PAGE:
If you've got a large occupant of about 180 pounds, who is unbelted, that restraint system has to decelerate that mass through a fairly deep distance of the bag. So the bag has to be fairly deep.
For a small female who is sitting fairly close to the steering wheel, she has a lot less kinetic energy. The bag is too deep for that female and will throw her backward and create these neck extension moments that are above the human tolerance.
The industry has complained that the five-star rating system for crashworthiness is too simplistic. How would you rank the safety of vehicles?
Terry: It needs to be in a form that people can understand and digest. There's not a clear agreement on what that is.
We spent a lot of time on the original federal New Car Assessment Program, even deciding how to take two fundamental metrics - a head number and a chest number - and turn them into something that anybody can understand.
There were all sorts of theories as to what that should be. That's when they finally arrived at stars, which basically said, 'Well, they're all good, it's just that some are better.'
It sounds good to provide consumers a lot of information, but how do you integrate all that into a decision that makes sense?
We've put a lot of effort into generating ways to develop stars, but I think not enough effort in making it meaningful to the customer.
Is development of injury protection systems taking a back seat to crash-avoidance systems in safety engineering?
Connolly: No. I don't think we could really say that.
If you look at the people who would classify their profession as 'safety engineering,' most of them are involved in crashworthiness.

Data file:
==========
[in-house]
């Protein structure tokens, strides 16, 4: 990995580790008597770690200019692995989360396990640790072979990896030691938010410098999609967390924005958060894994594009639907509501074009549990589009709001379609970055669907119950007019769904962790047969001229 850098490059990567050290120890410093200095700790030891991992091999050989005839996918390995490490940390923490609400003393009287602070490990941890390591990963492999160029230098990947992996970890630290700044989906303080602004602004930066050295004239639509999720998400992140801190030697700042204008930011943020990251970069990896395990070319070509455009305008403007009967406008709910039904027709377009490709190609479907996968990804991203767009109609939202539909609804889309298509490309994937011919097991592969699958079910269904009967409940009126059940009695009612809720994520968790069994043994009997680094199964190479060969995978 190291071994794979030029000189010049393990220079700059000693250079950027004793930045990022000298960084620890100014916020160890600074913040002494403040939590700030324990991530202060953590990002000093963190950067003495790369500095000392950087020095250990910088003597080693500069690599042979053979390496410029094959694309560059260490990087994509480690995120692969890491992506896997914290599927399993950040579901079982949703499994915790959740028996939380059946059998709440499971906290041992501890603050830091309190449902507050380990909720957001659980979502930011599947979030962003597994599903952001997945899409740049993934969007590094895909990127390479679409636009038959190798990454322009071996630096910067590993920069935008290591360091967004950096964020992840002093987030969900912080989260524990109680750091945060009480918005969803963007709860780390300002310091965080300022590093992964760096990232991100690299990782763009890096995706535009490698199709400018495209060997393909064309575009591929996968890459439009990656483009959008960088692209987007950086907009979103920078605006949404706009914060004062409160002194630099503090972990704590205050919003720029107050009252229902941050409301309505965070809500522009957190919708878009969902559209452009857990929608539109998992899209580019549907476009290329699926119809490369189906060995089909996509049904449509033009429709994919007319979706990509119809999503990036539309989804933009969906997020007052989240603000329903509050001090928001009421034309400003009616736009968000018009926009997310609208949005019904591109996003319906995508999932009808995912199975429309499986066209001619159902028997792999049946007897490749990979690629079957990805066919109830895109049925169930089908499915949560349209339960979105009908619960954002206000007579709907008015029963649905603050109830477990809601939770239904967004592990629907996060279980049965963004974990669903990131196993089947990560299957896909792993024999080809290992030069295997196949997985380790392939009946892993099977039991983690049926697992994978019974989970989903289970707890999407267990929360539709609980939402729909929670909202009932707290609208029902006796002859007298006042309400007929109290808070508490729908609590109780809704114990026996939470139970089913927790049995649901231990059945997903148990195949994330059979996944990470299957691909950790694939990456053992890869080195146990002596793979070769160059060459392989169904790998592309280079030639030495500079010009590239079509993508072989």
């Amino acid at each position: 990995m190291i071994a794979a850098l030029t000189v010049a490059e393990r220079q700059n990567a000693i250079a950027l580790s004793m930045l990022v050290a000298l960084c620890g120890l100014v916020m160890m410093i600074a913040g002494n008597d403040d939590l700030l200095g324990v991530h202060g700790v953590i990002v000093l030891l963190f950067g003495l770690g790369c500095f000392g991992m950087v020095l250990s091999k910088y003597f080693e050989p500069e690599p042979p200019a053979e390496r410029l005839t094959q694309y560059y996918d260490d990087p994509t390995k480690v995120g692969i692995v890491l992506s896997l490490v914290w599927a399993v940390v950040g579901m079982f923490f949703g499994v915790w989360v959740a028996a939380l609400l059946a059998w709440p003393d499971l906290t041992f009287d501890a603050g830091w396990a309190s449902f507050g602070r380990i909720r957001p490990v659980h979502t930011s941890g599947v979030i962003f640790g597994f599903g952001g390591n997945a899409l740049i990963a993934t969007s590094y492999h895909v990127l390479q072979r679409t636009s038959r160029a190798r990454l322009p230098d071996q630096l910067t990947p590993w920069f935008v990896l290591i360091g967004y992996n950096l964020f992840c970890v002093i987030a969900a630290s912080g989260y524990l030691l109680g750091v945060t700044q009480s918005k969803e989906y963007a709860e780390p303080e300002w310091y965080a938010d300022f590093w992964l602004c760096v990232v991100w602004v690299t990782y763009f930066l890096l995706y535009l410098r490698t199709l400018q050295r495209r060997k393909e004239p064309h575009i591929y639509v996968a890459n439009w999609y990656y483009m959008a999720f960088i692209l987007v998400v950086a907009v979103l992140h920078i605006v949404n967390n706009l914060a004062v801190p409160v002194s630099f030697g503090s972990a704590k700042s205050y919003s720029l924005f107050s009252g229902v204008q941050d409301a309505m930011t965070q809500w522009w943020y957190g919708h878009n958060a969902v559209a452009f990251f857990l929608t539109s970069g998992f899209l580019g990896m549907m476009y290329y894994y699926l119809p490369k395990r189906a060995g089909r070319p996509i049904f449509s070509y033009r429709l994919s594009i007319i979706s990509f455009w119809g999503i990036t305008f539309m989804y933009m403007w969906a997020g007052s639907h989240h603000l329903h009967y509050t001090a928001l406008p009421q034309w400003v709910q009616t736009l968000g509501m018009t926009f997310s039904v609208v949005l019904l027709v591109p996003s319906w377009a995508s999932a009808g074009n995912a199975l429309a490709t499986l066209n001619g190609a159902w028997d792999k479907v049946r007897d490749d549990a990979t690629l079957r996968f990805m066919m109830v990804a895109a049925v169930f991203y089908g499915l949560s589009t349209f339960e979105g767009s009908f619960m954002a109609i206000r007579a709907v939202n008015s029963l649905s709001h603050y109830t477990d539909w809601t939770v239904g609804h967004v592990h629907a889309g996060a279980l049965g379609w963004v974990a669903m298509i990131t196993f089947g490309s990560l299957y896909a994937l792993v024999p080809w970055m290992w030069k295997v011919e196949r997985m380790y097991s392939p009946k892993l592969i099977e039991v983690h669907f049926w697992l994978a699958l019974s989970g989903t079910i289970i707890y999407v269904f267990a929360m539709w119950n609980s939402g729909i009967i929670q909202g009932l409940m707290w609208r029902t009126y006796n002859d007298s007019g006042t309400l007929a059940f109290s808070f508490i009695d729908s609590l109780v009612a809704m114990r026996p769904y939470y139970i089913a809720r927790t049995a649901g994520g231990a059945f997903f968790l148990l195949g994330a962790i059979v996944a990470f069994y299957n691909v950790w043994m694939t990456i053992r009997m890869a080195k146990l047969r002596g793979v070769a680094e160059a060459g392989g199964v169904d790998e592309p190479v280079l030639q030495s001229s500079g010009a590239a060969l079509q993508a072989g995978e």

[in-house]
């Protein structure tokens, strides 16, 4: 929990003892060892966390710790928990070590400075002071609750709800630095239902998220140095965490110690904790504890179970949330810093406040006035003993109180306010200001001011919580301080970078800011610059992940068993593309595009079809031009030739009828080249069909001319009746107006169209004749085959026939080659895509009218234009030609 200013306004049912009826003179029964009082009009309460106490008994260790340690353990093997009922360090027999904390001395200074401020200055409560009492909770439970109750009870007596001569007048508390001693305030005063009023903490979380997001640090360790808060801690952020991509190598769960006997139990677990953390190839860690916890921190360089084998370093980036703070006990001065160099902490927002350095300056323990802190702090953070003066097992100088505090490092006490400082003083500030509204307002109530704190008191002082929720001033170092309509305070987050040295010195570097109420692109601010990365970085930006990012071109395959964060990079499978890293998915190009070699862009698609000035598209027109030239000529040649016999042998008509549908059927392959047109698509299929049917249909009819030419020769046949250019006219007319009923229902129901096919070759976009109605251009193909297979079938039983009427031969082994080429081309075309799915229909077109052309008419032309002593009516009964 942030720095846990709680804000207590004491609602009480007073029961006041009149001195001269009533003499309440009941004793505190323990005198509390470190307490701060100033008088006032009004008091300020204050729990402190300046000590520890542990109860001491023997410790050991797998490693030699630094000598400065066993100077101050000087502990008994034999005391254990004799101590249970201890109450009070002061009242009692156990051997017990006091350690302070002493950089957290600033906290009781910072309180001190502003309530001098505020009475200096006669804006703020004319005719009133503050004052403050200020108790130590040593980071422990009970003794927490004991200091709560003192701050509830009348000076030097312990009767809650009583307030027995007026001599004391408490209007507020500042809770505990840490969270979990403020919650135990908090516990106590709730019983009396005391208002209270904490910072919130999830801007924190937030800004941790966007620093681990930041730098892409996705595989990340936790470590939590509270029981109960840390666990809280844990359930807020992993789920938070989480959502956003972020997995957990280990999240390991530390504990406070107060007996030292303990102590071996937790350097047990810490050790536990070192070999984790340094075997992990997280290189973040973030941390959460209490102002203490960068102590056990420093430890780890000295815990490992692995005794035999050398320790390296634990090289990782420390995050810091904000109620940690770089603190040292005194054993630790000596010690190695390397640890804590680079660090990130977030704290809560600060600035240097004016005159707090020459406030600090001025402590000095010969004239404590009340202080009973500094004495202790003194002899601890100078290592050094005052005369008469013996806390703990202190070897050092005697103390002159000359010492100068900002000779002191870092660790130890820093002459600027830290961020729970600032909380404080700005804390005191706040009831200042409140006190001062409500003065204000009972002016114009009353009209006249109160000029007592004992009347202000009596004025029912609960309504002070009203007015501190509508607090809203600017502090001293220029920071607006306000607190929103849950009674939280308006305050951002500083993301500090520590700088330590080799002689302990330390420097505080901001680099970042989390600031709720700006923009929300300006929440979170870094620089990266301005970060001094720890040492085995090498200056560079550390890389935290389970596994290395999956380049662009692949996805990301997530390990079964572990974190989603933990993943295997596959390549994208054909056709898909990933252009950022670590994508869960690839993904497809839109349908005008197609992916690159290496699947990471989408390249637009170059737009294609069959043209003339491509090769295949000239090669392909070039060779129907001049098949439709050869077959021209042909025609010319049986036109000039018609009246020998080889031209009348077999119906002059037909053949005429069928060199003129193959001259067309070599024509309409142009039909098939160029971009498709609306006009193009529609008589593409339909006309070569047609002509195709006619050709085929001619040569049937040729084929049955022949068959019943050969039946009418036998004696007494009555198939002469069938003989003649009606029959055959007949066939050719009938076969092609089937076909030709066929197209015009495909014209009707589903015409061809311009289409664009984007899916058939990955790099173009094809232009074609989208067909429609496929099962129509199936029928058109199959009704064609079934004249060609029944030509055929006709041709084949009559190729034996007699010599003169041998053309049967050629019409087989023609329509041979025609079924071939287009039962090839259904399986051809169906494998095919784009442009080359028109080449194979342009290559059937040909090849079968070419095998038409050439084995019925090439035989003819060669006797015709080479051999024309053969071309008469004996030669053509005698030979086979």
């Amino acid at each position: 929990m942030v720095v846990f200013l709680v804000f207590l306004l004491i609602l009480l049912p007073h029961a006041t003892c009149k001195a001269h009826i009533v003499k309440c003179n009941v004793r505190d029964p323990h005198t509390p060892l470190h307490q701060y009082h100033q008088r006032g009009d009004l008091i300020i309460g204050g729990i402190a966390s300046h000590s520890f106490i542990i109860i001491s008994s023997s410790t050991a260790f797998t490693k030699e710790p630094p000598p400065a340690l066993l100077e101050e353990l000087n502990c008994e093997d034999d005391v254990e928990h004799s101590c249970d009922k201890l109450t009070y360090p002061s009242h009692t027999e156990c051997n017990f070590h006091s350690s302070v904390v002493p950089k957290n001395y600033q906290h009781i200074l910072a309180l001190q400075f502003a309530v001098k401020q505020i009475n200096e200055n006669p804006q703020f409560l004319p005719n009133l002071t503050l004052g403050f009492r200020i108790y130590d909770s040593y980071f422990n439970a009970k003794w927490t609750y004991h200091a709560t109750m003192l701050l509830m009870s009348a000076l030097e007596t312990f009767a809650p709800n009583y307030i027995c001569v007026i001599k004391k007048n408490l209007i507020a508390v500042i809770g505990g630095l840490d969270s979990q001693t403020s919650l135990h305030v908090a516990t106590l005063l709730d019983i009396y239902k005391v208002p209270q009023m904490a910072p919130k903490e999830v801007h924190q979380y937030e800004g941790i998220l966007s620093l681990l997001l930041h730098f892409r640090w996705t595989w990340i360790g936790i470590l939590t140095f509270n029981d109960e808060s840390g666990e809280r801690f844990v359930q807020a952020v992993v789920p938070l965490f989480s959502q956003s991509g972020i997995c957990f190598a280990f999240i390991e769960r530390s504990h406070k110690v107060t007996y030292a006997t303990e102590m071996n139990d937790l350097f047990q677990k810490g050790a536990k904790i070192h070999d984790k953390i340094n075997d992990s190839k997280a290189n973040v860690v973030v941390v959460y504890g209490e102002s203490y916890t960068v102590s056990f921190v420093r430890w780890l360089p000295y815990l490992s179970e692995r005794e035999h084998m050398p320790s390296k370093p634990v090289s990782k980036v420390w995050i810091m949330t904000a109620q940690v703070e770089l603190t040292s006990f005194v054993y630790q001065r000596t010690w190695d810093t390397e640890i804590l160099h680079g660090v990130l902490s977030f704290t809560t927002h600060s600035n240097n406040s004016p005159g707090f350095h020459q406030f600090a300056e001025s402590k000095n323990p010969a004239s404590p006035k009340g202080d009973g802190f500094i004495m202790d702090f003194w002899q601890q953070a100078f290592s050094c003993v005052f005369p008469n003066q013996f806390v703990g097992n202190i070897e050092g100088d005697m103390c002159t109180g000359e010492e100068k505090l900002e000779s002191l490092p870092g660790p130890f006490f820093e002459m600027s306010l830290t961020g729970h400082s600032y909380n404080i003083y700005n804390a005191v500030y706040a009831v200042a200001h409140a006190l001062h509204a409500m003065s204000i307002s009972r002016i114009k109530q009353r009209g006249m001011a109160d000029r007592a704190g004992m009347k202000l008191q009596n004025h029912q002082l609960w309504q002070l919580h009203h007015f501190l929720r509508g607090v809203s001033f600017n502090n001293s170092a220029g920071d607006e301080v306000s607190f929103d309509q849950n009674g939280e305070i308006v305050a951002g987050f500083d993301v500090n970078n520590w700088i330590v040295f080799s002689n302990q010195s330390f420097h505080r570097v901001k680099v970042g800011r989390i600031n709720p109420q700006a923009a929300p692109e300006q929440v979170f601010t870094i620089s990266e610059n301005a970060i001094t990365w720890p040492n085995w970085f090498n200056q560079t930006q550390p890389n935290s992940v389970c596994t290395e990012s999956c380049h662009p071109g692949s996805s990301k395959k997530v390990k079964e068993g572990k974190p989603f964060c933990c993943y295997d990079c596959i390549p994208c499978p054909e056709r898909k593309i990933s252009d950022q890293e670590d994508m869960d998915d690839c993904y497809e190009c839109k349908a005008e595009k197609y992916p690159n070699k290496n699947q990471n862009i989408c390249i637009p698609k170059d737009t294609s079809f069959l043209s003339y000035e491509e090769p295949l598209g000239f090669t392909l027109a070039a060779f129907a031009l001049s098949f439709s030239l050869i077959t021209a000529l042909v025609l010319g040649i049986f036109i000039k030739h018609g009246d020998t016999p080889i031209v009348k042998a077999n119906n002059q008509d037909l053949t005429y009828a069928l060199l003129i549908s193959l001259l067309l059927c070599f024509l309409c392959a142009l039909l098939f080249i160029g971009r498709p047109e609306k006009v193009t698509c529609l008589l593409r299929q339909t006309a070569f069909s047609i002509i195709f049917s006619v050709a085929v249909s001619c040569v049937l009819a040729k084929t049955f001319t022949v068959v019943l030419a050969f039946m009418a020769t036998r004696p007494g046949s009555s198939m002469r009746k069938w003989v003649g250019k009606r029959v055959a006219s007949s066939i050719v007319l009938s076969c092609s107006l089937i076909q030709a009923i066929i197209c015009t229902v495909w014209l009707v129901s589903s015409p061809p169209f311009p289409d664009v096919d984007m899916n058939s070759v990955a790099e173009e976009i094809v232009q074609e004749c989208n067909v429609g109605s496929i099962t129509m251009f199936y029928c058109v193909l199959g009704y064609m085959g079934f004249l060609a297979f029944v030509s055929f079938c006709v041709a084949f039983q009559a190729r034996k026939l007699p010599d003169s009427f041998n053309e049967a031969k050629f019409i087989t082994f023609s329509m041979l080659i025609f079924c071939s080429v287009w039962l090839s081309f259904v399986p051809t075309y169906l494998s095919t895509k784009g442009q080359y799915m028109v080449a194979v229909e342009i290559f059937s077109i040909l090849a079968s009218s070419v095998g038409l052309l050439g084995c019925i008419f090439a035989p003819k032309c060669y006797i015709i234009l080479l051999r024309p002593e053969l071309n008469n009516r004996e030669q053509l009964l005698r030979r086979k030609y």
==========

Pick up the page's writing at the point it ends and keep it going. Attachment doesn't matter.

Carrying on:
GM spends immense amounts of money on engineering strong crashworthiness into our vehicles every year. We also do spend a fair amount of money and engineering time on crash avoidance.
It's done in a whole variety of communities. It's done through the chassis engineering community, through the lighting engineering community and through the instrumentation engineering community. It involves every part of the vehicle.
How much are you depending on suppliers to develop crash-avoidance technology?
Terry: At GM, we feel it's our responsibility ultimately to integrate the safety performance into the vehicle.
Hopefully, we get a well-engineered and well-validated component or even subsystem from the supplier, but we're still going to feel it's our responsibility to engineer the vehicle safety performance.
What's the strategy to put crash-avoidance technology into vehicles at GM?
Connolly: We're interested in anything that helps steering and braking, the fundamental issues of control.
Visibility is another one. It includes not only visibility out of the passenger compartment, but lighting.
I'm talking about ways to use lights more intelligently to give not only the driver better visibility, but more signals to people around the vehicle about what it's doing.